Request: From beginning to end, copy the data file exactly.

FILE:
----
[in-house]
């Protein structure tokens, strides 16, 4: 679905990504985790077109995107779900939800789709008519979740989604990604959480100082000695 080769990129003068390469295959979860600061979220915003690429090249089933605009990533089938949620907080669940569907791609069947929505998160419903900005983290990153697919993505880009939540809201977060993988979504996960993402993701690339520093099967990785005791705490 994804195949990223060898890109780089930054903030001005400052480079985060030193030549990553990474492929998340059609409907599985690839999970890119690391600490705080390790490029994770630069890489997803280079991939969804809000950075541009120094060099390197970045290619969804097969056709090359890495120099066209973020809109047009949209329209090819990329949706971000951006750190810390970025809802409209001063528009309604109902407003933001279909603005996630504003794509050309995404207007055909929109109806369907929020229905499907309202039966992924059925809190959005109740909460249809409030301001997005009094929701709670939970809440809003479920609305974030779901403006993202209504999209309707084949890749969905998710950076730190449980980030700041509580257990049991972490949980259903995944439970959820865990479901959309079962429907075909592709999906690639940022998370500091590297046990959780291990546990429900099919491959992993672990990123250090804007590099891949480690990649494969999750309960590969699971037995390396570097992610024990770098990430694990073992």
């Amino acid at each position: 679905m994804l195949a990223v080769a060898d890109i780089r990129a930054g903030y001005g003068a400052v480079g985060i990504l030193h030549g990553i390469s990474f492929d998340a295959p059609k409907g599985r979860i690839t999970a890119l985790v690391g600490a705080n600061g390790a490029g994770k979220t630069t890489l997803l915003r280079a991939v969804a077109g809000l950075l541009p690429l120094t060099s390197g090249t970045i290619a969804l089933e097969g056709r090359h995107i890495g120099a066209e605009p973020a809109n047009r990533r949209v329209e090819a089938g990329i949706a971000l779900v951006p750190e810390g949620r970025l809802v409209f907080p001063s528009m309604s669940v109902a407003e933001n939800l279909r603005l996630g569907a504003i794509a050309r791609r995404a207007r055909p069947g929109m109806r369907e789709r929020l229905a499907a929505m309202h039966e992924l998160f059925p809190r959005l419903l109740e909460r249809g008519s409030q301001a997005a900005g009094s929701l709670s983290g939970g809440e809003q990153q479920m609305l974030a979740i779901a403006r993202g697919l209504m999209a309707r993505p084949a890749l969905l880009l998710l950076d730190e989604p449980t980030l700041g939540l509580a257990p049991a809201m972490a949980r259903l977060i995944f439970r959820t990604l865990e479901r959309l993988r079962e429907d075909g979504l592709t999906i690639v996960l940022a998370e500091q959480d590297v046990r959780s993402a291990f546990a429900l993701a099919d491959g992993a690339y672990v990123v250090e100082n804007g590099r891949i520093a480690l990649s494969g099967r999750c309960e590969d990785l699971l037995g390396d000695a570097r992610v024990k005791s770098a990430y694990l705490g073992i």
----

[in-house]
């Protein structure tokens, strides 16, 4: 679905990504985790077109995107779900939800789709008519979740989604990604959480100082000695 080769990129003068390469295959979860600061979220915003690429090249089933605009990533089938949620907080669940569907791609069947929505998160419903900005983290990153697919993505880009939540809201977060993988979504996960993402993701690339520093099967990785005791705490 994804195949990223060898890109780089930054903030001005400052480079985060030193030549990553990474492929998340059609409907599985690839999970890119690391600490705080390790490029994770630069890489997803280079991939969804809000950075541009120094060099390197970045290619969804097969056709090359890495120099066209973020809109047009949209329209090819990329949706971000951006750190810390970025809802409209001063528009309604109902407003933001279909603005996630504003794509050309995404207007055909929109109806369907929020229905499907309202039966992924059925809190959005109740909460249809409030301001997005009094929701709670939970809440809003479920609305974030779901403006993202209504999209309707084949890749969905998710950076730190449980980030700041509580257990049991972490949980259903995944439970959820865990479901959309079962429907075909592709999906690639940022998370500091590297046990959780291990546990429900099919491959992993672990990123250090804007590099891949480690990649494969999750309960590969699971037995390396570097992610024990770098990430694990073992």
């Amino acid at each position: 679905m994804l195949a990223v080769a060898d890109i780089r990129a930054g903030y001005g003068a400052v480079g985060i990504l030193h030549g990553i390469s990474f492929d998340a295959p059609k409907g599985r979860i690839t999970a890119l985790v690391g600490a705080n600061g390790a490029g994770k979220t630069t890489l997803l915003r280079a991939v969804a077109g809000l950075l541009p690429l120094t060099s390197g090249t970045i290619a969804l089933e097969g056709r090359h995107i890495g120099a066209e605009p973020a809109n047009r990533r949209v329209e090819a089938g990329i949706a971000l779900v951006p750190e810390g949620r970025l809802v409209f907080p001063s528009m309604s669940v109902a407003e933001n939800l279909r603005l996630g569907a504003i794509a050309r791609r995404a207007r055909p069947g929109m109806r369907e789709r929020l229905a499907a929505m309202h039966e992924l998160f059925p809190r959005l419903l109740e909460r249809g008519s409030q301001a997005a900005g009094s929701l709670s983290g939970g809440e809003q990153q479920m609305l974030a979740i779901a403006r993202g697919l209504m999209a309707r993505p084949a890749l969905l880009l998710l950076d730190e989604p449980t980030l700041g939540l509580a257990p049991a809201m972490a949980r259903l977060i995944f439970r959820t990604l865990e479901r959309l993988r079962e429907d075909g979504l592709t999906i690639v996960l940022a998370e500091q959480d590297v046990r959780s993402a291990f546990a429900l993701a099919d491959g992993a690339y672990v990123v250090e100082n804007g590099r891949i520093a480690l990649s494969g099967r999750c309960e590969d990785l699971l037995g390396d000695a570097r992610v024990k005791s770098a990430y694990l705490g073992i």